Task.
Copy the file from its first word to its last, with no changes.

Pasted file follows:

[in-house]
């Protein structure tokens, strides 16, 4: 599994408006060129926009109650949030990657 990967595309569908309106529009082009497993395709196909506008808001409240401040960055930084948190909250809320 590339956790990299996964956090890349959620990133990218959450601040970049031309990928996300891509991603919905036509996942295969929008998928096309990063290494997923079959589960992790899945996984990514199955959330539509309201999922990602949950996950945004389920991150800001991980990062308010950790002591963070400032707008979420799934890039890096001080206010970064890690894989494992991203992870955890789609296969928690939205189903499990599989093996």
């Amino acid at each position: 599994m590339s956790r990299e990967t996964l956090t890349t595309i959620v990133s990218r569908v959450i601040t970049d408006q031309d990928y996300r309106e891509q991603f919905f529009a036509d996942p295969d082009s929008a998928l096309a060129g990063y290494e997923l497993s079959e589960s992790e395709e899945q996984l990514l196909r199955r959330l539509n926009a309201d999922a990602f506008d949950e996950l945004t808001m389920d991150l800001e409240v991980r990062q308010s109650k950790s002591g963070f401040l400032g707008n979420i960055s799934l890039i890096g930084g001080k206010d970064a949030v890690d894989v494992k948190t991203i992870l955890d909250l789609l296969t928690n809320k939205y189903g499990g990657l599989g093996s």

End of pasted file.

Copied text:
[in-house]
């Protein structure tokens, strides 16, 4: 599994408006060129926009109650949030990657 990967595309569908309106529009082009497993395709196909506008808001409240401040960055930084948190909250809320 590339956790990299996964956090890349959620990133990218959450601040970049031309990928996300891509991603919905036509996942295969929008998928096309990063290494997923079959589960992790899945996984990514199955959330539509309201999922990602949950996950945004389920991150800001991980990062308010950790002591963070400032707008979420799934890039890096001080206010970064890690894989494992991203992870955890789609296969928690939205189903499990599989093996």
């Amino acid at each position: 599994m590339s956790r990299e990967t996964l956090t890349t595309i959620v990133s990218r569908v959450i601040t970049d408006q031309d990928y996300r309106e891509q991603f919905f529009a036509d996942p295969d082009s929008a998928l096309a060129g990063y290494e997923l497993s079959e589960s992790e395709e899945q996984l990514l196909r199955r959330l539509n926009a309201d999922a990602f506008d949950e996950l945004t808001m389920d991150l800001e409240v991980r990062q308010s109650k950790s002591g963070f401040l400032g707008n979420i960055s799934l890039i890096g930084g001080k206010d970064a949030v890690d894989v494992k948190t991203i992870l955890d909250l789609l296969t928690n809320k939205y189903g499990g990657l599989g093996s």